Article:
#StarringJohnCho - Reimagining Hollywood Without the Whitewashing

You might know John Cho from his time playing Hikaru Sulu in Star Trek, Star Trek Into Darkness and the upcoming Star Trek Beyond, or you might know him from his time playing FBI agent Demetri Noh in the short lived but excellent TV seriesFlashFoward. Most people, however, will know him best as Harold, one half of the reliably amusing Harold & Kumar stoner comedies.

Early in his career though, Cho starred in a string of well received Asian American films, and after he started getting work in Hollywood, had to contend with an endless string of job offers which would have forced him to play grotesquely stereotypical Asian roles. He avoided this kind of work with a passion, which likely made life more difficult for him in the beginning, until Harold came along. He went on to be one of the first Asian American actors to be granted a leading role in a romantic TV comedy, acting opposite Karen Gillan in Selfie.

His success highlights the difficulties faced by Asian Americans in Hollywood, something which was recently brought into the conversation in the wake of Scarlett Johansson's casting in the Ghost in the Shell live action adaptation. Now, a digital strategist named William Yu has made Cho the figurehead of a new awareness campaign on Twitter - #StarringJohnCho.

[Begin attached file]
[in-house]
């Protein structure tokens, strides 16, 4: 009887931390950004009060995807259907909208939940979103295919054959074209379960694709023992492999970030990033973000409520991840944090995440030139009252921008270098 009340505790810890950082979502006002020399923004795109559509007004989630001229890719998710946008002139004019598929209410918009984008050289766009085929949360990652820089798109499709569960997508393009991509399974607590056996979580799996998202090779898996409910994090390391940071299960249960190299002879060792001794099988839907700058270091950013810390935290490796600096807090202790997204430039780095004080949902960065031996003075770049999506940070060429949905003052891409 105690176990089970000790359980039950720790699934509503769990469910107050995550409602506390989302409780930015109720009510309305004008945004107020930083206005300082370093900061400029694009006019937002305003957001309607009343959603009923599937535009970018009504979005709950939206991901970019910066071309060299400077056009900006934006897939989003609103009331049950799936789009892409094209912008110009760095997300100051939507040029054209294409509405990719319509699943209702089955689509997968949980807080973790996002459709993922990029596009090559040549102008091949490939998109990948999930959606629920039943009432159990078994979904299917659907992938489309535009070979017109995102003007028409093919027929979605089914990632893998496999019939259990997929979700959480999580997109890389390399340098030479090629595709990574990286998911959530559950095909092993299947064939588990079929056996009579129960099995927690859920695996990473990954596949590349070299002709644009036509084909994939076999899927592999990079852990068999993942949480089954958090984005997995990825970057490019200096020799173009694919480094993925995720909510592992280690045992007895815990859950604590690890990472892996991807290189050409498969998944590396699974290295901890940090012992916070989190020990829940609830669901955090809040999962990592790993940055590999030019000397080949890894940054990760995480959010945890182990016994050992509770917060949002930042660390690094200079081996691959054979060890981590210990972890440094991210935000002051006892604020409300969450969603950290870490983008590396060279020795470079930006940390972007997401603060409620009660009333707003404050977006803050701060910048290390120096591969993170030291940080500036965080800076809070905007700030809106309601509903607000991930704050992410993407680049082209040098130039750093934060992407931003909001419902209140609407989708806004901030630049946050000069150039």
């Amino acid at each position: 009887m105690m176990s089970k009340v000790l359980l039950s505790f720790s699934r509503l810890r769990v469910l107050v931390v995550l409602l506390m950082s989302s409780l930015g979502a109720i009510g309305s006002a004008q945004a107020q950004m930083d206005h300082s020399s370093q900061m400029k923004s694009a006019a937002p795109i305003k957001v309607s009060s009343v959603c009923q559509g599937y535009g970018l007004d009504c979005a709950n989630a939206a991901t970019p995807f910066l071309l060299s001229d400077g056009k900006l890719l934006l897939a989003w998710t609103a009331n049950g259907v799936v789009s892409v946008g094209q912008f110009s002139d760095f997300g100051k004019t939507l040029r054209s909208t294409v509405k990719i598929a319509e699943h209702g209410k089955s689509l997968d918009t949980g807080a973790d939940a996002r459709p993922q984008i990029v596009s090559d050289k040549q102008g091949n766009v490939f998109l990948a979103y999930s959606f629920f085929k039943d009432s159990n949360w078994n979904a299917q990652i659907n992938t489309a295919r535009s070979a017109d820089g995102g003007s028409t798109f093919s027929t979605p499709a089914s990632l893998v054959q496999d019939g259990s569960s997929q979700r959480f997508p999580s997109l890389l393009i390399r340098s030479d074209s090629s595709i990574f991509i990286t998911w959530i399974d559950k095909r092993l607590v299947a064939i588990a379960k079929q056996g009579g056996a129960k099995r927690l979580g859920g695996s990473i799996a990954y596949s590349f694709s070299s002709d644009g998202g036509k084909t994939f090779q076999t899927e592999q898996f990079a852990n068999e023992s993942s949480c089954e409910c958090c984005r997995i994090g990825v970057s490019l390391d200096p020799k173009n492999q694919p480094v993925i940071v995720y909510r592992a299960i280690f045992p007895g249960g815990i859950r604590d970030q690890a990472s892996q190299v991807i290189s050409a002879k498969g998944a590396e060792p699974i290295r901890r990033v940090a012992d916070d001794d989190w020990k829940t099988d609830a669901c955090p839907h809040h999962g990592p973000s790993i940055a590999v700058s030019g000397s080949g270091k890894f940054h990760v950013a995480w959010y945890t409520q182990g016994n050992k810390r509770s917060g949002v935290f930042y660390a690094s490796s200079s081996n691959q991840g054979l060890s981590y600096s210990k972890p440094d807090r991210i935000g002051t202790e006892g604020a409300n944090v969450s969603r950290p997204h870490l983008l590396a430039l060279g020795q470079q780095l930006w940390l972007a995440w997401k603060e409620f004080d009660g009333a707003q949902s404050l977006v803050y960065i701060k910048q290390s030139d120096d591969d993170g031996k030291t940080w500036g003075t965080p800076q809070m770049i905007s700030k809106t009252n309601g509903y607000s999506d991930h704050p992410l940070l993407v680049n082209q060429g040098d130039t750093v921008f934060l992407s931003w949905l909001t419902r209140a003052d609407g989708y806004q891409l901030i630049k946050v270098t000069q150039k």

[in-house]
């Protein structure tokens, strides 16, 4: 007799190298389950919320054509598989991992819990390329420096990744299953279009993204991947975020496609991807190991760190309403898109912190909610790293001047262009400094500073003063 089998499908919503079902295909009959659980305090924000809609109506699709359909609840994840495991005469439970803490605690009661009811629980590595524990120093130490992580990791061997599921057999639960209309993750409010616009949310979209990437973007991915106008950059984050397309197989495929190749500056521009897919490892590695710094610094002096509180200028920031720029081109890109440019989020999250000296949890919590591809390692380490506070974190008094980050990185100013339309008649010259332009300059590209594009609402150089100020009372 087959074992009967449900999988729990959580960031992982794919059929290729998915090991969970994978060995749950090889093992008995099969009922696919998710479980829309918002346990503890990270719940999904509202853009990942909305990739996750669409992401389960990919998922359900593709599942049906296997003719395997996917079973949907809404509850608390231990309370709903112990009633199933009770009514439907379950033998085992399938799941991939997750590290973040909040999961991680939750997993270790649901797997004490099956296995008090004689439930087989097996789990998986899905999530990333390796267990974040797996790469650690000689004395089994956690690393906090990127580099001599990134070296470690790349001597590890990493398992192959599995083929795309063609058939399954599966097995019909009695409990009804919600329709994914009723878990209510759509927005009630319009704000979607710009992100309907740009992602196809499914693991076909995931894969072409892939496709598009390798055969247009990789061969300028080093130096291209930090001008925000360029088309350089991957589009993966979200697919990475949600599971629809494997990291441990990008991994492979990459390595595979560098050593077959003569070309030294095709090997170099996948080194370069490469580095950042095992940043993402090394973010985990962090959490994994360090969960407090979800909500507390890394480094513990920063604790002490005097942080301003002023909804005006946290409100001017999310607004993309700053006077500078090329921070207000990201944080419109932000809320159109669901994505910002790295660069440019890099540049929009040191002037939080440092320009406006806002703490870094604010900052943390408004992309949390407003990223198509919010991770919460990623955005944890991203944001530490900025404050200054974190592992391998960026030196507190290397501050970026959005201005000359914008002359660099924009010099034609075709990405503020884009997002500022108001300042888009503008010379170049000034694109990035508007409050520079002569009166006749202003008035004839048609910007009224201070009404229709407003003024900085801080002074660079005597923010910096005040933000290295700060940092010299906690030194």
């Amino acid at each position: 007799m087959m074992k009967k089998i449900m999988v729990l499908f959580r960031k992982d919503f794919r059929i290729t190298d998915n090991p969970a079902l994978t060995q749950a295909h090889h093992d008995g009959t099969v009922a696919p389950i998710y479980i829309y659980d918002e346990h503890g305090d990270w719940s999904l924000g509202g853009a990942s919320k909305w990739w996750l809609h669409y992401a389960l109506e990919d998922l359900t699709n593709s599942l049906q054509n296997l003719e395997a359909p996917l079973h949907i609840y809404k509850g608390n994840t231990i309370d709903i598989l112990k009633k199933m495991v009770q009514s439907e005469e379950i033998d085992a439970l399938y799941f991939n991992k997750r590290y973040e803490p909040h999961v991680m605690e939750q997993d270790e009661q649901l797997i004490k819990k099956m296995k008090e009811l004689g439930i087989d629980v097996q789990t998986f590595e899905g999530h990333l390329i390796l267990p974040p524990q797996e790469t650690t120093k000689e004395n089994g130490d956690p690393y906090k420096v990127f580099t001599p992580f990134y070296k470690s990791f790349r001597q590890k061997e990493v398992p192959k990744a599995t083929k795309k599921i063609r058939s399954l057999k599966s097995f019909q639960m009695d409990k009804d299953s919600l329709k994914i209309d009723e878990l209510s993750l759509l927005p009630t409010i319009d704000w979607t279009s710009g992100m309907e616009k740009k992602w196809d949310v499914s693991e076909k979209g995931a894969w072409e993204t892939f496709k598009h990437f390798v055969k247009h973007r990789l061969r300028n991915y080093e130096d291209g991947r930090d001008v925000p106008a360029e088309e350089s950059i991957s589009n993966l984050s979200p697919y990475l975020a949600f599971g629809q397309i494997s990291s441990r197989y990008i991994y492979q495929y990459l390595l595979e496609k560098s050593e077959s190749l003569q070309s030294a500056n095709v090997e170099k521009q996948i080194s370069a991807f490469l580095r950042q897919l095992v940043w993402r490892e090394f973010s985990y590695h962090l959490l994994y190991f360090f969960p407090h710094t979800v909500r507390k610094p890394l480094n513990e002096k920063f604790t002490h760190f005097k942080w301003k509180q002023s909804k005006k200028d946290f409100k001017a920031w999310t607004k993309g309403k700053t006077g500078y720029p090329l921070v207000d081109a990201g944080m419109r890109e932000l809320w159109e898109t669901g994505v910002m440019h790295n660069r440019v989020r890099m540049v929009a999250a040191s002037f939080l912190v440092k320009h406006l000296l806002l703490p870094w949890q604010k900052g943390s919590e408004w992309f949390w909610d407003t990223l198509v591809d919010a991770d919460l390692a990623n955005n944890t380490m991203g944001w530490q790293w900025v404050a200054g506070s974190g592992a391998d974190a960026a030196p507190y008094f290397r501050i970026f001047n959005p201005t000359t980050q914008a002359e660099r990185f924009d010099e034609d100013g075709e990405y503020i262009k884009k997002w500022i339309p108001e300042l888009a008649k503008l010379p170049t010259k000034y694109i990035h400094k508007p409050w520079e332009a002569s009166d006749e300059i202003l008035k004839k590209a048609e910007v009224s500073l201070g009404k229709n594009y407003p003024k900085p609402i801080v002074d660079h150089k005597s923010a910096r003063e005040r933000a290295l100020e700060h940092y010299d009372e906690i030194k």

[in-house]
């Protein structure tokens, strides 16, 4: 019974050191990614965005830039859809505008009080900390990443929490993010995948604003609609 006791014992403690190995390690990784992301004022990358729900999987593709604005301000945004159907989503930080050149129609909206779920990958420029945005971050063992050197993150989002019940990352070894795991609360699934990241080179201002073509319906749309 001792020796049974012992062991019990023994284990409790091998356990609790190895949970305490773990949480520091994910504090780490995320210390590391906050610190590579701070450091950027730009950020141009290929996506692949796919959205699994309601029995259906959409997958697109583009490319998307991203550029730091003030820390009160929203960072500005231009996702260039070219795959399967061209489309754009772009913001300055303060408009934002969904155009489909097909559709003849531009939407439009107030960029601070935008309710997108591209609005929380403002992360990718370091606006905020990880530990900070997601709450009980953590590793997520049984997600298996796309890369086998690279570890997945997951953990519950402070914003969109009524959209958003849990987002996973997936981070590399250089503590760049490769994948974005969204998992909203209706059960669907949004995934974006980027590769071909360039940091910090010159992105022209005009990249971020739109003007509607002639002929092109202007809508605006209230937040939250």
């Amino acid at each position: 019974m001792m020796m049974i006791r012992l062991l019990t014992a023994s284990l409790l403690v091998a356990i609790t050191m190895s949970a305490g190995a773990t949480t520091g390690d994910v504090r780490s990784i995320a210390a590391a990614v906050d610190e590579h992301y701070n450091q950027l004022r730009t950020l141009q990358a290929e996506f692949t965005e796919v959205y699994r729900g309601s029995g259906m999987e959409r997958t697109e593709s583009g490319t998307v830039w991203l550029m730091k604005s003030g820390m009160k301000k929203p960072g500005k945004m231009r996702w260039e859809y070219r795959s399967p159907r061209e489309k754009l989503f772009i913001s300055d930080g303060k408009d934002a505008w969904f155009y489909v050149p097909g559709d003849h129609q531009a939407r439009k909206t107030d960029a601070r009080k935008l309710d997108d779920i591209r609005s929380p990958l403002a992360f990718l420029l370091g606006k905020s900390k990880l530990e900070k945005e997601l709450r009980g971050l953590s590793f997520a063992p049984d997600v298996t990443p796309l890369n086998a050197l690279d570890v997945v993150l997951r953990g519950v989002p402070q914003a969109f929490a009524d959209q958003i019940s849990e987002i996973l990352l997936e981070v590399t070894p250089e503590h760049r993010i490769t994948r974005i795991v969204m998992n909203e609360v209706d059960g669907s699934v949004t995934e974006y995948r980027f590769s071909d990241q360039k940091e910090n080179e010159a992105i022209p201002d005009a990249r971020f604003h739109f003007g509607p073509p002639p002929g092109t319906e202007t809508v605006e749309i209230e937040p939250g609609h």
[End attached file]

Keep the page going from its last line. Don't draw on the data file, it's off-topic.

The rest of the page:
Search for the hashtag and you'll find a whole range of posters for popular films with the original male lead plucked out and Cho neatly photoshopped in. The idea is to exemplify the fact that an Asian American in a starring role has just as much credibility as anyone else. Cho doesn't look even remotely out of place in any of the posters, nor would he have been out of place had he actually played the roles in question.

Cho himself has no direct involvement in this, but he has followed the Twitter page, as have other notable Asian Americans including comedienne Margaret Cho, author Ellen Oh and The Maze Runner star Ki Hong Lee. More to the point, other people have started applying the Cho effect to even more movie posters, and the trend seems to have started a much wider conversation about Asian representation in Hollywood.

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